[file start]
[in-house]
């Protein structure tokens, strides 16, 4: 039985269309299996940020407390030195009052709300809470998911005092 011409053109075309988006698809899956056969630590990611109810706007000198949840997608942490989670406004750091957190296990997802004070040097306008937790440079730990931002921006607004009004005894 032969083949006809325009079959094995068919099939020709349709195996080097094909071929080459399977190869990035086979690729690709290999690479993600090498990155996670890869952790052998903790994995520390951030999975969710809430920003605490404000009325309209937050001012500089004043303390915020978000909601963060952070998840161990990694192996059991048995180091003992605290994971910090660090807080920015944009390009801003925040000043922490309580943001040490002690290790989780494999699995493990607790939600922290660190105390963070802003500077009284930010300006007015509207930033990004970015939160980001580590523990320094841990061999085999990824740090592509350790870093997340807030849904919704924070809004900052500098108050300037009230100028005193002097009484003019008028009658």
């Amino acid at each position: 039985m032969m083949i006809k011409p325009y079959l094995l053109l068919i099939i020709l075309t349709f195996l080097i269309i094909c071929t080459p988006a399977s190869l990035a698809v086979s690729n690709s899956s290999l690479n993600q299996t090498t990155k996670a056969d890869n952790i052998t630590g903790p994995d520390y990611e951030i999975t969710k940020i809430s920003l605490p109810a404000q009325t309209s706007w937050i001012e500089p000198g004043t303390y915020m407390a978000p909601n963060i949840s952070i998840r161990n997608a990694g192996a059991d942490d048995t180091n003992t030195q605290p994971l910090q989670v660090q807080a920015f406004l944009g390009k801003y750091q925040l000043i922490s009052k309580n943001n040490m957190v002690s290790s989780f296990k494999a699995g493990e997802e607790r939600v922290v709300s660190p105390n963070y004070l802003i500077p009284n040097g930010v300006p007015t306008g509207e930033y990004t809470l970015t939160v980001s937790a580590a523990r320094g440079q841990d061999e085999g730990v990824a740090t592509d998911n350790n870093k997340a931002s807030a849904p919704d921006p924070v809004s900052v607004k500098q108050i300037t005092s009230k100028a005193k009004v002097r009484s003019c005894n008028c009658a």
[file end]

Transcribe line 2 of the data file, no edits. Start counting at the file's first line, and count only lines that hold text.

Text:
């Protein structure tokens, strides 16, 4: 039985269309299996940020407390030195009052709300809470998911005092 011409053109075309988006698809899956056969630590990611109810706007000198949840997608942490989670406004750091957190296990997802004070040097306008937790440079730990931002921006607004009004005894 032969083949006809325009079959094995068919099939020709349709195996080097094909071929080459399977190869990035086979690729690709290999690479993600090498990155996670890869952790052998903790994995520390951030999975969710809430920003605490404000009325309209937050001012500089004043303390915020978000909601963060952070998840161990990694192996059991048995180091003992605290994971910090660090807080920015944009390009801003925040000043922490309580943001040490002690290790989780494999699995493990607790939600922290660190105390963070802003500077009284930010300006007015509207930033990004970015939160980001580590523990320094841990061999085999990824740090592509350790870093997340807030849904919704924070809004900052500098108050300037009230100028005193002097009484003019008028009658």